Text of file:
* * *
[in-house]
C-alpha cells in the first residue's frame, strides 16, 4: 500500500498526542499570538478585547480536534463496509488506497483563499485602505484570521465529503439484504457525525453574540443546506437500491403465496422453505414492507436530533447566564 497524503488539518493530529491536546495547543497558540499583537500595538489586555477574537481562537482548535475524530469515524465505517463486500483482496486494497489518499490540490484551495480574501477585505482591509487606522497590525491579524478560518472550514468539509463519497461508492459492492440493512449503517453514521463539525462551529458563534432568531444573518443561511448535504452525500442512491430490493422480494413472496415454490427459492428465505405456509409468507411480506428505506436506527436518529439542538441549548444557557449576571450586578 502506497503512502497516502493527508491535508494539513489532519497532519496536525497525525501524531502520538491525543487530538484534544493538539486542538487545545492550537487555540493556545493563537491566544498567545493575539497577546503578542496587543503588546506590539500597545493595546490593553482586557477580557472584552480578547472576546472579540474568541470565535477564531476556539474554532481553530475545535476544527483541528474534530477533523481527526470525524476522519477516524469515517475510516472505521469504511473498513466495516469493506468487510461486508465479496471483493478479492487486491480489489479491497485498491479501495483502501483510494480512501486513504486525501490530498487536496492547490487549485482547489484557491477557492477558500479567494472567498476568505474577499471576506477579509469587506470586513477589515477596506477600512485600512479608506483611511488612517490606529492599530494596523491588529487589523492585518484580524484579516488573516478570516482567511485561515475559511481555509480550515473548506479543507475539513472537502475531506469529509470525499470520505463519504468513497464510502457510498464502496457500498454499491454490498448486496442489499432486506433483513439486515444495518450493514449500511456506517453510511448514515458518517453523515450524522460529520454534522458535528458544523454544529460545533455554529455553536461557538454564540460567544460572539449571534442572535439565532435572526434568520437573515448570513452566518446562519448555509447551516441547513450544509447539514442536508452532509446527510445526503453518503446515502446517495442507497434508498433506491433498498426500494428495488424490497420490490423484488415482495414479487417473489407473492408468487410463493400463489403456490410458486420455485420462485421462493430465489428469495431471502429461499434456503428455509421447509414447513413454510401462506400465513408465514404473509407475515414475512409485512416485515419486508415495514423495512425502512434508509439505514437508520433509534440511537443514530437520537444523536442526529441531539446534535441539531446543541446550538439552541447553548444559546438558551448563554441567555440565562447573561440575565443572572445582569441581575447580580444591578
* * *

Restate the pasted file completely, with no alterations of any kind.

[in-house]
C-alpha cells in the first residue's frame, strides 16, 4: 500500500498526542499570538478585547480536534463496509488506497483563499485602505484570521465529503439484504457525525453574540443546506437500491403465496422453505414492507436530533447566564 497524503488539518493530529491536546495547543497558540499583537500595538489586555477574537481562537482548535475524530469515524465505517463486500483482496486494497489518499490540490484551495480574501477585505482591509487606522497590525491579524478560518472550514468539509463519497461508492459492492440493512449503517453514521463539525462551529458563534432568531444573518443561511448535504452525500442512491430490493422480494413472496415454490427459492428465505405456509409468507411480506428505506436506527436518529439542538441549548444557557449576571450586578 502506497503512502497516502493527508491535508494539513489532519497532519496536525497525525501524531502520538491525543487530538484534544493538539486542538487545545492550537487555540493556545493563537491566544498567545493575539497577546503578542496587543503588546506590539500597545493595546490593553482586557477580557472584552480578547472576546472579540474568541470565535477564531476556539474554532481553530475545535476544527483541528474534530477533523481527526470525524476522519477516524469515517475510516472505521469504511473498513466495516469493506468487510461486508465479496471483493478479492487486491480489489479491497485498491479501495483502501483510494480512501486513504486525501490530498487536496492547490487549485482547489484557491477557492477558500479567494472567498476568505474577499471576506477579509469587506470586513477589515477596506477600512485600512479608506483611511488612517490606529492599530494596523491588529487589523492585518484580524484579516488573516478570516482567511485561515475559511481555509480550515473548506479543507475539513472537502475531506469529509470525499470520505463519504468513497464510502457510498464502496457500498454499491454490498448486496442489499432486506433483513439486515444495518450493514449500511456506517453510511448514515458518517453523515450524522460529520454534522458535528458544523454544529460545533455554529455553536461557538454564540460567544460572539449571534442572535439565532435572526434568520437573515448570513452566518446562519448555509447551516441547513450544509447539514442536508452532509446527510445526503453518503446515502446517495442507497434508498433506491433498498426500494428495488424490497420490490423484488415482495414479487417473489407473492408468487410463493400463489403456490410458486420455485420462485421462493430465489428469495431471502429461499434456503428455509421447509414447513413454510401462506400465513408465514404473509407475515414475512409485512416485515419486508415495514423495512425502512434508509439505514437508520433509534440511537443514530437520537444523536442526529441531539446534535441539531446543541446550538439552541447553548444559546438558551448563554441567555440565562447573561440575565443572572445582569441581575447580580444591578